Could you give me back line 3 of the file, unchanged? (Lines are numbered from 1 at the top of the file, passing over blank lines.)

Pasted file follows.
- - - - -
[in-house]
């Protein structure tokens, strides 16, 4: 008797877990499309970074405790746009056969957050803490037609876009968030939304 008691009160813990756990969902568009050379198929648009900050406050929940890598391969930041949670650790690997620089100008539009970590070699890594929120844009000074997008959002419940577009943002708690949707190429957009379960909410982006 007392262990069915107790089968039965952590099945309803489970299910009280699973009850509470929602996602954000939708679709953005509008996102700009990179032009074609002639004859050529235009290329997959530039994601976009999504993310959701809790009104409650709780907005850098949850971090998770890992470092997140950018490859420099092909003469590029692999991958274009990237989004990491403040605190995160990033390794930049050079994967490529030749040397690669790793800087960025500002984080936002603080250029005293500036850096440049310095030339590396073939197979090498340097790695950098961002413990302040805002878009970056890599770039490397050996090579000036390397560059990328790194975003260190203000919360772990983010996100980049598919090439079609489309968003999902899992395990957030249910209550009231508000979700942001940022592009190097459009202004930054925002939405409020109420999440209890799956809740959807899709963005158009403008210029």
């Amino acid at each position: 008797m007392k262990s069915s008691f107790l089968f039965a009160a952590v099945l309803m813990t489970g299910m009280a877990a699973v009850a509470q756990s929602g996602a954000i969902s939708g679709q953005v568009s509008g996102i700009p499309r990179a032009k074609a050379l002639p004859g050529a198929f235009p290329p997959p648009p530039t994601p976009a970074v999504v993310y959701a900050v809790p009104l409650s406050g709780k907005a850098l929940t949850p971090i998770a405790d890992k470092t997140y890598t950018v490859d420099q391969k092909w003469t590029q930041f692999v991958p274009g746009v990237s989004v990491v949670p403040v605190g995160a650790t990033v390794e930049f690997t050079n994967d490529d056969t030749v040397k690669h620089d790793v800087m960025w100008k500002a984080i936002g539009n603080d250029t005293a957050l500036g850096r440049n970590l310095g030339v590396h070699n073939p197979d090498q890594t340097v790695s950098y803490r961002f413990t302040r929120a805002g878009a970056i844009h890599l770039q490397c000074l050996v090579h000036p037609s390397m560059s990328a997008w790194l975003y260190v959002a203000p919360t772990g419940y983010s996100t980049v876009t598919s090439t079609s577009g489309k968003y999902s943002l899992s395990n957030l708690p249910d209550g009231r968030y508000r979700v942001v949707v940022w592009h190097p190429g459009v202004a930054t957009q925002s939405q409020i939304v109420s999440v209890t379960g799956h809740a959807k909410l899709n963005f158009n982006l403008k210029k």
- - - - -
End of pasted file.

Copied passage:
């Amino acid at each position: 008797m007392k262990s069915s008691f107790l089968f039965a009160a952590v099945l309803m813990t489970g299910m009280a877990a699973v009850a509470q756990s929602g996602a954000i969902s939708g679709q953005v568009s509008g996102i700009p499309r990179a032009k074609a050379l002639p004859g050529a198929f235009p290329p997959p648009p530039t994601p976009a970074v999504v993310y959701a900050v809790p009104l409650s406050g709780k907005a850098l929940t949850p971090i998770a405790d890992k470092t997140y890598t950018v490859d420099q391969k092909w003469t590029q930041f692999v991958p274009g746009v990237s989004v990491v949670p403040v605190g995160a650790t990033v390794e930049f690997t050079n994967d490529d056969t030749v040397k690669h620089d790793v800087m960025w100008k500002a984080i936002g539009n603080d250029t005293a957050l500036g850096r440049n970590l310095g030339v590396h070699n073939p197979d090498q890594t340097v790695s950098y803490r961002f413990t302040r929120a805002g878009a970056i844009h890599l770039q490397c000074l050996v090579h000036p037609s390397m560059s990328a997008w790194l975003y260190v959002a203000p919360t772990g419940y983010s996100t980049v876009t598919s090439t079609s577009g489309k968003y999902s943002l899992s395990n957030l708690p249910d209550g009231r968030y508000r979700v942001v949707v940022w592009h190097p190429g459009v202004a930054t957009q925002s939405q409020i939304v109420s999440v209890t379960g799956h809740a959807k909410l899709n963005f158009n982006l403008k210029k």